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I recently posted a question on Stackoverflow where I needed to paste a large amount of sever logs in the question. The server is an Elastic Map Reduce server (EMR) running in AWS that belongs to the company I work for. I stupidly didn't realize I kept the IP address of the server in the logs e.g., [hadoop@ip-myIpAddressHere ~]$error line here.

As you can see I replaced the IP address with myIpAddressHere but had I not caught it I'm wondering if someone could have exploited the server albeit unlikely. But in other scenarios if the question is about security configurations, or general server setup it may provide enough information for a malicious user to penetrate the site. The hacker would have the IP address and would have information on flaws pertaining to the server.

It seems like a simple program could detect IP addresses in Stackoverflow questions and warn the poster to remove them.

  • Not just ip's, one day i posted an online assay with a token, later i figured out that this token is a unique identifiant that can lead a curious to identify the e-mail, one should be considering these cases too. – Abr001am May 21 '18 at 21:55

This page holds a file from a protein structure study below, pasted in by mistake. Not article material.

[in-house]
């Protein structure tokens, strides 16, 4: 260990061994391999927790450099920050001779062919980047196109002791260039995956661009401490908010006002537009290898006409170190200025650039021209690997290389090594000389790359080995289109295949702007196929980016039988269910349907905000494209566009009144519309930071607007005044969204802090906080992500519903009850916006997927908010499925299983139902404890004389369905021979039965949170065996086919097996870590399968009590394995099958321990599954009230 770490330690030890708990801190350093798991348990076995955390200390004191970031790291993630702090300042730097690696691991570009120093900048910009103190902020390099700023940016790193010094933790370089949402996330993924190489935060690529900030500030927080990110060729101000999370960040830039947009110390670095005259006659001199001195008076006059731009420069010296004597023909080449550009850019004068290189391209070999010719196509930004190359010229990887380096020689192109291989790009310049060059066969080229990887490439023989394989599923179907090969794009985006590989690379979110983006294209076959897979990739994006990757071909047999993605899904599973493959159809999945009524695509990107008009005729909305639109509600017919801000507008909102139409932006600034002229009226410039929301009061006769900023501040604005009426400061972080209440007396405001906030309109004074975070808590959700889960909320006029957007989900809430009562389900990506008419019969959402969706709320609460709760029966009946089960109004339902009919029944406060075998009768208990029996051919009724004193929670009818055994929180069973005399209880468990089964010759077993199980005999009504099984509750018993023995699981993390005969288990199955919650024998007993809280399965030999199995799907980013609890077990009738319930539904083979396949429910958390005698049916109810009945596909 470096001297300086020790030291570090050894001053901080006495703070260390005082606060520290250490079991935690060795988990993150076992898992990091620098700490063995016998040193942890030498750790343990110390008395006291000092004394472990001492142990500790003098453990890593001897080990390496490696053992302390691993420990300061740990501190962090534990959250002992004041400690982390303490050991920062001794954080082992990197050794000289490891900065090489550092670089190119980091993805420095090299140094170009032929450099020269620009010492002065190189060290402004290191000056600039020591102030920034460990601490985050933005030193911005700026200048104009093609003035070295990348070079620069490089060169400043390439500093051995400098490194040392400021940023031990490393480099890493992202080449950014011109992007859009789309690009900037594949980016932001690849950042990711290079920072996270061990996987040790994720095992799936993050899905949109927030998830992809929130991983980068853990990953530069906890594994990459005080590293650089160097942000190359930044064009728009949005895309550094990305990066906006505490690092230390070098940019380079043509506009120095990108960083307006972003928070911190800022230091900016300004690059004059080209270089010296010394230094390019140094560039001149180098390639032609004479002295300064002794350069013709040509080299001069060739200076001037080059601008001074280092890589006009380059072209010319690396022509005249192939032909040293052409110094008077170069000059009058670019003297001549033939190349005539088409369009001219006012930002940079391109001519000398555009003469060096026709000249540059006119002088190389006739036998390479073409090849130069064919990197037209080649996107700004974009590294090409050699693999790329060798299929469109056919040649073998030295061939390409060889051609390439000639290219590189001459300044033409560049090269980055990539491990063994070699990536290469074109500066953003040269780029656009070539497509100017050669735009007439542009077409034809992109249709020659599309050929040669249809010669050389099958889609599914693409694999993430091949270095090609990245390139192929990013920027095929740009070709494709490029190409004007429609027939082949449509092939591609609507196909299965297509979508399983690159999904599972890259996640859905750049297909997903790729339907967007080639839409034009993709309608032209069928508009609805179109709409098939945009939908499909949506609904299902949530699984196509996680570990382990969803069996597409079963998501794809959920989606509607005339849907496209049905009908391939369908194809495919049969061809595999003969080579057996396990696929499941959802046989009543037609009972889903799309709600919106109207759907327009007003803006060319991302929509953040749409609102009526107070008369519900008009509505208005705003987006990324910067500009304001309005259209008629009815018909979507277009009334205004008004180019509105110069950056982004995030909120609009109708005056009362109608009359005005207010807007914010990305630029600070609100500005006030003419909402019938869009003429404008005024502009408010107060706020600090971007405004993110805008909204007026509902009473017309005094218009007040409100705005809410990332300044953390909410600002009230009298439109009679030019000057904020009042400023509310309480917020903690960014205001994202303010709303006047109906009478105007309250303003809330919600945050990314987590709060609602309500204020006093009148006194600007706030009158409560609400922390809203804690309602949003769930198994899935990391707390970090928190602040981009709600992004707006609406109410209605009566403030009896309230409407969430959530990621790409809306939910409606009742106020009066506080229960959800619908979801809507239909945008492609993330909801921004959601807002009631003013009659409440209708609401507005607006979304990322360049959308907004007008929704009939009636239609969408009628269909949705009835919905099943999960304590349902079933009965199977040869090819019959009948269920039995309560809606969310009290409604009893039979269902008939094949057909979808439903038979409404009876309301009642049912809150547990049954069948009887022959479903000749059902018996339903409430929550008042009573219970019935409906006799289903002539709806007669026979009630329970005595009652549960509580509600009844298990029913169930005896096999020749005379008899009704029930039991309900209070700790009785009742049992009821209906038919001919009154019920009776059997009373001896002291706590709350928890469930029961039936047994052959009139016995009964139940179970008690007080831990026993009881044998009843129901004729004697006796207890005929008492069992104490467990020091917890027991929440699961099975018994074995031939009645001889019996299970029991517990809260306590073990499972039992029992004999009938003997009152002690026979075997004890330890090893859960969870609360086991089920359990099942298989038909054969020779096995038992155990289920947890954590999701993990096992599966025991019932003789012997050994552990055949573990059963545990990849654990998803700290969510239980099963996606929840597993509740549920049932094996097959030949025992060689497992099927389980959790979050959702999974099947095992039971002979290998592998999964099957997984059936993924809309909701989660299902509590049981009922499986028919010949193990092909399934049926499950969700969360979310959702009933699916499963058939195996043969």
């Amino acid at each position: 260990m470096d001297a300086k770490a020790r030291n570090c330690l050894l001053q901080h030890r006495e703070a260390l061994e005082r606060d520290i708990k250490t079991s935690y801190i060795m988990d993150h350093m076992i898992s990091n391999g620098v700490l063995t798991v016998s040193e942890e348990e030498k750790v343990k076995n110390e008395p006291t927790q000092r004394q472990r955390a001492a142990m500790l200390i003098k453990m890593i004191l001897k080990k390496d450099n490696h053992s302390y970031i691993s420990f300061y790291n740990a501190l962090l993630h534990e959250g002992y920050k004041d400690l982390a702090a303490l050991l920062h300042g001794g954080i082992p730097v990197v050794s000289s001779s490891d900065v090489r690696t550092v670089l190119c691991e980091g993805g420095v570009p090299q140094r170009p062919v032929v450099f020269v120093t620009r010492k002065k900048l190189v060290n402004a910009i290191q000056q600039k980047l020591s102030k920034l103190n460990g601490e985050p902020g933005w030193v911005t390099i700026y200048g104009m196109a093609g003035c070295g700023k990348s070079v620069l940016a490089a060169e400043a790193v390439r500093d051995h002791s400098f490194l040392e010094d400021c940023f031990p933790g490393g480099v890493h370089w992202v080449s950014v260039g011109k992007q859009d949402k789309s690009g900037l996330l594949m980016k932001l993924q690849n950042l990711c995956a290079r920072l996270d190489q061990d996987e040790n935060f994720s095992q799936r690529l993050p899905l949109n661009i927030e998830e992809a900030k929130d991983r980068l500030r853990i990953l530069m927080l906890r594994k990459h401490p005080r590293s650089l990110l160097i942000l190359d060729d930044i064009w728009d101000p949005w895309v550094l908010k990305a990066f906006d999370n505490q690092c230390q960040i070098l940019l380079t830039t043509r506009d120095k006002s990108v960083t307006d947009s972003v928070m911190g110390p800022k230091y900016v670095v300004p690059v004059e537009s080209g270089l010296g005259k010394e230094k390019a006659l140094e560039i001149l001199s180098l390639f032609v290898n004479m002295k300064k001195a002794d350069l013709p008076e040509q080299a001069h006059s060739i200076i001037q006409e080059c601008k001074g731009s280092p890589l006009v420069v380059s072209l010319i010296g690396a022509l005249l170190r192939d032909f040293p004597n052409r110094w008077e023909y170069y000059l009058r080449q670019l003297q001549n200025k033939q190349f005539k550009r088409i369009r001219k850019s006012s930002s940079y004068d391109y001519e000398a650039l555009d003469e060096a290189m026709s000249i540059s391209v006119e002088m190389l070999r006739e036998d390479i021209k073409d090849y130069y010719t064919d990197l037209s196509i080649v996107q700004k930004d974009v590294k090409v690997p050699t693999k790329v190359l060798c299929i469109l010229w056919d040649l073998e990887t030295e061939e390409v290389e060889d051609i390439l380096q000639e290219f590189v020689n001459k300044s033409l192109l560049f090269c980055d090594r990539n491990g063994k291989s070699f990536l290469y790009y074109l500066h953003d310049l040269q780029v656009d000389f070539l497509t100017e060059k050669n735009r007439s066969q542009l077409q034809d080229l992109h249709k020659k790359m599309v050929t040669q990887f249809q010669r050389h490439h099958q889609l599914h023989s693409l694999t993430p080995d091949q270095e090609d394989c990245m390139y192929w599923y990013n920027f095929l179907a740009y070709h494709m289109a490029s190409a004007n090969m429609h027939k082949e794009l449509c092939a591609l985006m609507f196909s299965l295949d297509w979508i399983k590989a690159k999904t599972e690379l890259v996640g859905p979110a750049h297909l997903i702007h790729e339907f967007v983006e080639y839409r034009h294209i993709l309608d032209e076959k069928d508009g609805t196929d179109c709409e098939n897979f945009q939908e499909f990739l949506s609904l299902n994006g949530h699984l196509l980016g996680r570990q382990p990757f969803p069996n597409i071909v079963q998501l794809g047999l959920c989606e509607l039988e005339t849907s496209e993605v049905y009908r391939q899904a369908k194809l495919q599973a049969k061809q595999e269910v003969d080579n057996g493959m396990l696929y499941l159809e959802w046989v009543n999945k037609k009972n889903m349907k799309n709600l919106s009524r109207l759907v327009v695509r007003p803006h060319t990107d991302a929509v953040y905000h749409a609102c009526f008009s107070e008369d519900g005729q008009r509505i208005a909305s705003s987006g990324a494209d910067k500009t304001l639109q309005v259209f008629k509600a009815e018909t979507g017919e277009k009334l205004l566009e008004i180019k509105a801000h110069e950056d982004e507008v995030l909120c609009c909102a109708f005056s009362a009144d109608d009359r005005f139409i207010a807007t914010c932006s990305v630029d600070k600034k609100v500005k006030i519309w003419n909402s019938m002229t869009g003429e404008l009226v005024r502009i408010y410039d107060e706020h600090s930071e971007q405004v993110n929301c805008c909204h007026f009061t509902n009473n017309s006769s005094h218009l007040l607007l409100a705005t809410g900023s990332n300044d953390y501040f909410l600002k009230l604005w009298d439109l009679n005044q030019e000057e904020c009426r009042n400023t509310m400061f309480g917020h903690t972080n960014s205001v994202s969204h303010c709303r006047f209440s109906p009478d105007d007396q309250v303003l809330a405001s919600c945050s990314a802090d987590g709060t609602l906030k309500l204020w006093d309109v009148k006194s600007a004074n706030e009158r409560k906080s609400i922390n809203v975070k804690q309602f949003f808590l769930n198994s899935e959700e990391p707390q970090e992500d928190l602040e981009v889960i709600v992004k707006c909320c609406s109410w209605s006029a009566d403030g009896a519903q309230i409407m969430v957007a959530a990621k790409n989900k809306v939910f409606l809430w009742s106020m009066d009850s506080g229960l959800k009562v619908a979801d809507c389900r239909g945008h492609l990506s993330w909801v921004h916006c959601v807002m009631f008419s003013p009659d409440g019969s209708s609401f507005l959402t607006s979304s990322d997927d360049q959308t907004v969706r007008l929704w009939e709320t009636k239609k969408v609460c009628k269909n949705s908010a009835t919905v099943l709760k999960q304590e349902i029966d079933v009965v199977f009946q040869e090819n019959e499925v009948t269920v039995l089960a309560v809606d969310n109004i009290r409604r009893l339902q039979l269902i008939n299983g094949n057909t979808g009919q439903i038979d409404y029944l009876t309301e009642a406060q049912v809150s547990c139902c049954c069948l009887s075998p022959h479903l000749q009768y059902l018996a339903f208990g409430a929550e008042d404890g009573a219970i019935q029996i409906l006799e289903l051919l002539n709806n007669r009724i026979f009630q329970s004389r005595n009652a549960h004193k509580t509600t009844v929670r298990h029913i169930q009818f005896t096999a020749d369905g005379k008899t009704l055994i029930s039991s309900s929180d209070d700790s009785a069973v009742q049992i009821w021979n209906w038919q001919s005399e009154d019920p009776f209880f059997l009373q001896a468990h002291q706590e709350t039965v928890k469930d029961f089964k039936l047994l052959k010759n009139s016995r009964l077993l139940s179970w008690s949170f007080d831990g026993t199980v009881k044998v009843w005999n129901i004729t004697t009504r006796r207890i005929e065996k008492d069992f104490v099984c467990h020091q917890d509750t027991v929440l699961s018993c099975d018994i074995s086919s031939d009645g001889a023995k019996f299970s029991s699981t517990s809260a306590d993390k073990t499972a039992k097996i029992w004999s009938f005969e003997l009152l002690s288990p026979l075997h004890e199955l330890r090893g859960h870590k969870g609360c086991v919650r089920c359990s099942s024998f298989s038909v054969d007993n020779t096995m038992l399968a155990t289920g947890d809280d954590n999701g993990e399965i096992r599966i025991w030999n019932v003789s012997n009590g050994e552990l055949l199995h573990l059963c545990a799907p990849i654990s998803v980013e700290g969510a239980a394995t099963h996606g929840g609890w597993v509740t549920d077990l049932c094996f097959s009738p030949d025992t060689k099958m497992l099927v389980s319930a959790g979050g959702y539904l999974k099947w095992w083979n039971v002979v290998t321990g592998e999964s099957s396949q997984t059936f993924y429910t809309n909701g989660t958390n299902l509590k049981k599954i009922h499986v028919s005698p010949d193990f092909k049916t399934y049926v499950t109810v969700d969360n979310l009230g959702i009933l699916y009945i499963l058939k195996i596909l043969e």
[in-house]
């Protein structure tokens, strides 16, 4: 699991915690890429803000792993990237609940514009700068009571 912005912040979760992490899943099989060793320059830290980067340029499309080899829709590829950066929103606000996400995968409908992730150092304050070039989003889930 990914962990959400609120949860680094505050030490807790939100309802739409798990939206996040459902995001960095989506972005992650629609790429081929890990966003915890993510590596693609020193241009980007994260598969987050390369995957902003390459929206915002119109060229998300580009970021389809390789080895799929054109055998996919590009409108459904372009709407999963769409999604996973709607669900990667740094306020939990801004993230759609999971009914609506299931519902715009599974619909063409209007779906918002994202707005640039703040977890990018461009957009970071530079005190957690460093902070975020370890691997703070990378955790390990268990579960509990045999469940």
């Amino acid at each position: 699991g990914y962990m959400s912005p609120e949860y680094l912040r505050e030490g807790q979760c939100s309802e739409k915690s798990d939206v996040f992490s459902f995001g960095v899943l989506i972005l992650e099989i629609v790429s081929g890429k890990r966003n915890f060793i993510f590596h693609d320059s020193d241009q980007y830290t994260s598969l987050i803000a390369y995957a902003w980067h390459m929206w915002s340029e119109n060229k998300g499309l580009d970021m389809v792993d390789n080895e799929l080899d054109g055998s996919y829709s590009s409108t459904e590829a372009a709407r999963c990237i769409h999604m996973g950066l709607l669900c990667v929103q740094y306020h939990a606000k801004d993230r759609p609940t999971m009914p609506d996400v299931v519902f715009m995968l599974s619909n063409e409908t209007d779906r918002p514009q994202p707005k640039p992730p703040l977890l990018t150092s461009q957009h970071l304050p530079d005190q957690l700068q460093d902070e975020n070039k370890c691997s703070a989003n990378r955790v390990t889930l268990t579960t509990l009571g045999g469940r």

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    Hmm, no, that stopped being a problem about a two decades ago. When bots became common that try random IP addresses to find vulnerable machines. They don't need an SO post to find such an address. About the time I killed my FTP server, the soft-porn movie they figured out how to put on it wasn't that good. – Hans Passant May 21 '18 at 21:55
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IPs aren't actually that dangerous as scanning the IPv4 range is a matter of hours nowadays.
What you may encounter instead are credentials or private tokens / keys posted with code.

On my site example.com I can't connect to the DB?

db.connect('admin', 'real looking password') // throws ObscureError

I've seen this a couple time before (desk and face still remember it).
It would be very difficult to code a way to detect all cases where this is an issue.1

For more information on how to handle them, see this Meta.

1: And if you feel like trying, here's your new home

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